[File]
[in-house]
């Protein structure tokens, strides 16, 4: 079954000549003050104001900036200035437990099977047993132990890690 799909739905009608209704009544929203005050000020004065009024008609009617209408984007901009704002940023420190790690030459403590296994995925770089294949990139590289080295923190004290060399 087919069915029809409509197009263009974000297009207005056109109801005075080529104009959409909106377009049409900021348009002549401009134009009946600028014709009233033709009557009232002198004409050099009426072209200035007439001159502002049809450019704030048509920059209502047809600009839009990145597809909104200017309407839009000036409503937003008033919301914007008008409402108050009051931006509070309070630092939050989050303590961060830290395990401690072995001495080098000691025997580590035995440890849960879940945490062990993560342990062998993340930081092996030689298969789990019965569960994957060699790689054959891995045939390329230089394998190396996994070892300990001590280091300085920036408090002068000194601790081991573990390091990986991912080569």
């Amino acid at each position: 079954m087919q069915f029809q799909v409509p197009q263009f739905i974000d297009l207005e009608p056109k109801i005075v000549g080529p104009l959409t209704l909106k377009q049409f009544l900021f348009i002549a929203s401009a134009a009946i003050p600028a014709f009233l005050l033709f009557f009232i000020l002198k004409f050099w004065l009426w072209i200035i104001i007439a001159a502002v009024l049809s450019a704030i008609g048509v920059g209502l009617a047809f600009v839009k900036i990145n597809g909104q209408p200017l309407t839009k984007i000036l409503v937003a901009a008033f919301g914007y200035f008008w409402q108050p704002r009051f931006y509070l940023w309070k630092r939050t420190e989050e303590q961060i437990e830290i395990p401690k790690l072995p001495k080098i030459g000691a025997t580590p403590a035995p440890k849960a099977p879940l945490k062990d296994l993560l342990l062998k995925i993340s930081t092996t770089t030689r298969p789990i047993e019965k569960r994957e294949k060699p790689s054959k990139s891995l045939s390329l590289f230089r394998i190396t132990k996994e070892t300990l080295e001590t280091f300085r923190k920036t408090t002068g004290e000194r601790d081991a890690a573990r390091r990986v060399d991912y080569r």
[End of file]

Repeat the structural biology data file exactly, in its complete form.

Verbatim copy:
[in-house]
């Protein structure tokens, strides 16, 4: 079954000549003050104001900036200035437990099977047993132990890690 799909739905009608209704009544929203005050000020004065009024008609009617209408984007901009704002940023420190790690030459403590296994995925770089294949990139590289080295923190004290060399 087919069915029809409509197009263009974000297009207005056109109801005075080529104009959409909106377009049409900021348009002549401009134009009946600028014709009233033709009557009232002198004409050099009426072209200035007439001159502002049809450019704030048509920059209502047809600009839009990145597809909104200017309407839009000036409503937003008033919301914007008008409402108050009051931006509070309070630092939050989050303590961060830290395990401690072995001495080098000691025997580590035995440890849960879940945490062990993560342990062998993340930081092996030689298969789990019965569960994957060699790689054959891995045939390329230089394998190396996994070892300990001590280091300085920036408090002068000194601790081991573990390091990986991912080569």
């Amino acid at each position: 079954m087919q069915f029809q799909v409509p197009q263009f739905i974000d297009l207005e009608p056109k109801i005075v000549g080529p104009l959409t209704l909106k377009q049409f009544l900021f348009i002549a929203s401009a134009a009946i003050p600028a014709f009233l005050l033709f009557f009232i000020l002198k004409f050099w004065l009426w072209i200035i104001i007439a001159a502002v009024l049809s450019a704030i008609g048509v920059g209502l009617a047809f600009v839009k900036i990145n597809g909104q209408p200017l309407t839009k984007i000036l409503v937003a901009a008033f919301g914007y200035f008008w409402q108050p704002r009051f931006y509070l940023w309070k630092r939050t420190e989050e303590q961060i437990e830290i395990p401690k790690l072995p001495k080098i030459g000691a025997t580590p403590a035995p440890k849960a099977p879940l945490k062990d296994l993560l342990l062998k995925i993340s930081t092996t770089t030689r298969p789990i047993e019965k569960r994957e294949k060699p790689s054959k990139s891995l045939s390329l590289f230089r394998i190396t132990k996994e070892t300990l080295e001590t280091f300085r923190k920036t408090t002068g004290e000194r601790d081991a890690a573990r390091r990986v060399d991912y080569r």